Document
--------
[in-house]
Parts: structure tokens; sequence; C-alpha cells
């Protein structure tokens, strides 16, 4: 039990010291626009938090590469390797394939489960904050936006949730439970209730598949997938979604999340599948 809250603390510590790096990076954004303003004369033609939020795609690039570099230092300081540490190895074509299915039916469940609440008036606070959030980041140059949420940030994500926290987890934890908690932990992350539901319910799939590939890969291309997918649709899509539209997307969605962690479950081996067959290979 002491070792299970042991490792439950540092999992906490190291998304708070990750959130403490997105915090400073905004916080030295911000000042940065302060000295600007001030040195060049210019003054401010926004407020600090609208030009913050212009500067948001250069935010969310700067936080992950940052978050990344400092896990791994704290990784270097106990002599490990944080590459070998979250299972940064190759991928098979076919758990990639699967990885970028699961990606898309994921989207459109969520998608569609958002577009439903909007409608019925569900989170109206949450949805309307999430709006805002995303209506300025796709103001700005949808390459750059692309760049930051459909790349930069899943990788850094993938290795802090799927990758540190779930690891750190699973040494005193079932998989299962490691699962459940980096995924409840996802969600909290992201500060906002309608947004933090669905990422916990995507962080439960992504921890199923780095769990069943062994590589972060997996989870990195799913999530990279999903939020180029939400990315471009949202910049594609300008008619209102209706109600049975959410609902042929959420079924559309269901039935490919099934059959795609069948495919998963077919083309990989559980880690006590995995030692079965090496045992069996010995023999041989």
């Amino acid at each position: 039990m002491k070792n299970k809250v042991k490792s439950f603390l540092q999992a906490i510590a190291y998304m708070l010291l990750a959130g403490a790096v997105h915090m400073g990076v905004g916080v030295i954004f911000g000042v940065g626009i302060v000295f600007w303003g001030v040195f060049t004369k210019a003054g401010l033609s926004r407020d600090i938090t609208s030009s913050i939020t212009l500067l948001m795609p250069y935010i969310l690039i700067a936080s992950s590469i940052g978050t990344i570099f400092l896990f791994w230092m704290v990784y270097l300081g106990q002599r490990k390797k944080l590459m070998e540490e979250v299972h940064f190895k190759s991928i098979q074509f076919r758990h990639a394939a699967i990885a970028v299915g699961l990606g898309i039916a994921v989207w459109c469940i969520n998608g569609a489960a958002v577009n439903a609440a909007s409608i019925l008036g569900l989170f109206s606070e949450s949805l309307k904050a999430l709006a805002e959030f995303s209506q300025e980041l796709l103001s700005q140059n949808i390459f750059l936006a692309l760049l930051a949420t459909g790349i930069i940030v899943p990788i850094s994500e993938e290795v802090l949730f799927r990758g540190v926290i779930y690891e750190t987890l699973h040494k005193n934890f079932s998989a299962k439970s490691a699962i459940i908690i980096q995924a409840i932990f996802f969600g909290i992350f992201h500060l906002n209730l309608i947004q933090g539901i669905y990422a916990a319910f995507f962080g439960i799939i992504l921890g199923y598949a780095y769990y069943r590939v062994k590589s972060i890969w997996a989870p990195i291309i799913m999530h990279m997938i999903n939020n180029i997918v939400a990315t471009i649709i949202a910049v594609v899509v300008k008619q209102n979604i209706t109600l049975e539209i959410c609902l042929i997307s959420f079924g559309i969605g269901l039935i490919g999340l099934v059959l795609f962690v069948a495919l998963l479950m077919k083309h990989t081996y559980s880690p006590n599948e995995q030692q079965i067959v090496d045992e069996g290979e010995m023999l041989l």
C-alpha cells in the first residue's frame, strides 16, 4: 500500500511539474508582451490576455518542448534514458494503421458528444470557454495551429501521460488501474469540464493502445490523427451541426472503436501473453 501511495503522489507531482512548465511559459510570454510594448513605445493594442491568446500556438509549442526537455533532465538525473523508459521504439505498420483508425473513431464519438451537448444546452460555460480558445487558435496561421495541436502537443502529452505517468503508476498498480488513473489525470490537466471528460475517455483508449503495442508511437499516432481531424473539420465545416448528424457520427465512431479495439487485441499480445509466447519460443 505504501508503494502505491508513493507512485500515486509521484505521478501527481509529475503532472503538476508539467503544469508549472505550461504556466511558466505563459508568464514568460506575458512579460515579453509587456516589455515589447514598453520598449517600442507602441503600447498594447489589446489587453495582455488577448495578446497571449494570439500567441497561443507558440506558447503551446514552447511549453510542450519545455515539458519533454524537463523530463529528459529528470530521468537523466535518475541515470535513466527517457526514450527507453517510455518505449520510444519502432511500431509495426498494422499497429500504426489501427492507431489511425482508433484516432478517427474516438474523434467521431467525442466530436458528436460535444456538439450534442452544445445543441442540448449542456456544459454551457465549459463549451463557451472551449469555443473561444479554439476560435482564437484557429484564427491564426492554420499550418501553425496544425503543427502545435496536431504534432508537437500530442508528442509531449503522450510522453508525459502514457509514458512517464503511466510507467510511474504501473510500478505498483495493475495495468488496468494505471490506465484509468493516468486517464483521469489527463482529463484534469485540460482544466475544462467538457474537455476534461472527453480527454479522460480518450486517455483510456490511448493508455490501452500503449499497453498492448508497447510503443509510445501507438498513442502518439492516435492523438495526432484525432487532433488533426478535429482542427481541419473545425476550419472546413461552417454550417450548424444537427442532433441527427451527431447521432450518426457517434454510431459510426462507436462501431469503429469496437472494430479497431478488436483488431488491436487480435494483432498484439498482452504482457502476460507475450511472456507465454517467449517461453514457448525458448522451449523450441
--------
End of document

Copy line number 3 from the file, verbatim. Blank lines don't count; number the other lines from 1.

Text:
């Protein structure tokens, strides 16, 4: 039990010291626009938090590469390797394939489960904050936006949730439970209730598949997938979604999340599948 809250603390510590790096990076954004303003004369033609939020795609690039570099230092300081540490190895074509299915039916469940609440008036606070959030980041140059949420940030994500926290987890934890908690932990992350539901319910799939590939890969291309997918649709899509539209997307969605962690479950081996067959290979 002491070792299970042991490792439950540092999992906490190291998304708070990750959130403490997105915090400073905004916080030295911000000042940065302060000295600007001030040195060049210019003054401010926004407020600090609208030009913050212009500067948001250069935010969310700067936080992950940052978050990344400092896990791994704290990784270097106990002599490990944080590459070998979250299972940064190759991928098979076919758990990639699967990885970028699961990606898309994921989207459109969520998608569609958002577009439903909007409608019925569900989170109206949450949805309307999430709006805002995303209506300025796709103001700005949808390459750059692309760049930051459909790349930069899943990788850094993938290795802090799927990758540190779930690891750190699973040494005193079932998989299962490691699962459940980096995924409840996802969600909290992201500060906002309608947004933090669905990422916990995507962080439960992504921890199923780095769990069943062994590589972060997996989870990195799913999530990279999903939020180029939400990315471009949202910049594609300008008619209102209706109600049975959410609902042929959420079924559309269901039935490919099934059959795609069948495919998963077919083309990989559980880690006590995995030692079965090496045992069996010995023999041989």